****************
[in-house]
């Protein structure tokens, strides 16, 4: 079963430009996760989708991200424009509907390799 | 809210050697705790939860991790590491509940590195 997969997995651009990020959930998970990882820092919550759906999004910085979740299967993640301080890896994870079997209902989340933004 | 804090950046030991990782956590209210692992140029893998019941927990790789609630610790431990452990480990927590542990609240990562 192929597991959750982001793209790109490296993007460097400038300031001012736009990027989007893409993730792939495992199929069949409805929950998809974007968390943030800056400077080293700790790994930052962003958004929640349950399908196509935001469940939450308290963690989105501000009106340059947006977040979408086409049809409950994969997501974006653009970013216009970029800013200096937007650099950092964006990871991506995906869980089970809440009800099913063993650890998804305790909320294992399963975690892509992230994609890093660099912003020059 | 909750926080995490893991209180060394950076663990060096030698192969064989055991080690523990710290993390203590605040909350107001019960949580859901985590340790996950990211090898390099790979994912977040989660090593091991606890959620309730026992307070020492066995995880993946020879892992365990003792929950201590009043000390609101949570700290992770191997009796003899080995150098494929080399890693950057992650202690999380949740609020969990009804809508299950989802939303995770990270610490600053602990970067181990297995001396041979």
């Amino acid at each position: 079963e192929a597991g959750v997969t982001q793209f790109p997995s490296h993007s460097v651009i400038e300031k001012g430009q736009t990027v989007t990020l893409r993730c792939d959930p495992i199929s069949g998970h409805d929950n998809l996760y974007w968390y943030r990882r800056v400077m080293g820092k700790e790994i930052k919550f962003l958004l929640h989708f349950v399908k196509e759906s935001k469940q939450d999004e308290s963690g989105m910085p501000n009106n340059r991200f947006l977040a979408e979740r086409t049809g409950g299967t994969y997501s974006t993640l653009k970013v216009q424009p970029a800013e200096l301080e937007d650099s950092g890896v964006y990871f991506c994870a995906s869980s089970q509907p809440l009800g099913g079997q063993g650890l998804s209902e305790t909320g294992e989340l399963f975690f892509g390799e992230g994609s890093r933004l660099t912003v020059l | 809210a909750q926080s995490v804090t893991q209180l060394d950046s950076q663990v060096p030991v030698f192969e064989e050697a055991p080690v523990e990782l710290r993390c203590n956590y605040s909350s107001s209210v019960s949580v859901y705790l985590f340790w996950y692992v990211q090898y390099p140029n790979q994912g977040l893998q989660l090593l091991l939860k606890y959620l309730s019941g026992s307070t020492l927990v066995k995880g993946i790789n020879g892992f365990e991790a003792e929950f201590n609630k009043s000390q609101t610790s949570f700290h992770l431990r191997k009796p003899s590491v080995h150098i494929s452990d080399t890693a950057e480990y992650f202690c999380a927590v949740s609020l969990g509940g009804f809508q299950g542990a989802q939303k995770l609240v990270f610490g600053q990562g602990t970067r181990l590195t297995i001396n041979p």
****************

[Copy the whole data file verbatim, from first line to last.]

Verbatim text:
[in-house]
């Protein structure tokens, strides 16, 4: 079963430009996760989708991200424009509907390799 | 809210050697705790939860991790590491509940590195 997969997995651009990020959930998970990882820092919550759906999004910085979740299967993640301080890896994870079997209902989340933004 | 804090950046030991990782956590209210692992140029893998019941927990790789609630610790431990452990480990927590542990609240990562 192929597991959750982001793209790109490296993007460097400038300031001012736009990027989007893409993730792939495992199929069949409805929950998809974007968390943030800056400077080293700790790994930052962003958004929640349950399908196509935001469940939450308290963690989105501000009106340059947006977040979408086409049809409950994969997501974006653009970013216009970029800013200096937007650099950092964006990871991506995906869980089970809440009800099913063993650890998804305790909320294992399963975690892509992230994609890093660099912003020059 | 909750926080995490893991209180060394950076663990060096030698192969064989055991080690523990710290993390203590605040909350107001019960949580859901985590340790996950990211090898390099790979994912977040989660090593091991606890959620309730026992307070020492066995995880993946020879892992365990003792929950201590009043000390609101949570700290992770191997009796003899080995150098494929080399890693950057992650202690999380949740609020969990009804809508299950989802939303995770990270610490600053602990970067181990297995001396041979």
């Amino acid at each position: 079963e192929a597991g959750v997969t982001q793209f790109p997995s490296h993007s460097v651009i400038e300031k001012g430009q736009t990027v989007t990020l893409r993730c792939d959930p495992i199929s069949g998970h409805d929950n998809l996760y974007w968390y943030r990882r800056v400077m080293g820092k700790e790994i930052k919550f962003l958004l929640h989708f349950v399908k196509e759906s935001k469940q939450d999004e308290s963690g989105m910085p501000n009106n340059r991200f947006l977040a979408e979740r086409t049809g409950g299967t994969y997501s974006t993640l653009k970013v216009q424009p970029a800013e200096l301080e937007d650099s950092g890896v964006y990871f991506c994870a995906s869980s089970q509907p809440l009800g099913g079997q063993g650890l998804s209902e305790t909320g294992e989340l399963f975690f892509g390799e992230g994609s890093r933004l660099t912003v020059l | 809210a909750q926080s995490v804090t893991q209180l060394d950046s950076q663990v060096p030991v030698f192969e064989e050697a055991p080690v523990e990782l710290r993390c203590n956590y605040s909350s107001s209210v019960s949580v859901y705790l985590f340790w996950y692992v990211q090898y390099p140029n790979q994912g977040l893998q989660l090593l091991l939860k606890y959620l309730s019941g026992s307070t020492l927990v066995k995880g993946i790789n020879g892992f365990e991790a003792e929950f201590n609630k009043s000390q609101t610790s949570f700290h992770l431990r191997k009796p003899s590491v080995h150098i494929s452990d080399t890693a950057e480990y992650f202690c999380a927590v949740s609020l969990g509940g009804f809508q299950g542990a989802q939303k995770l609240v990270f610490g600053q990562g602990t970067r181990l590195t297995i001396n041979p």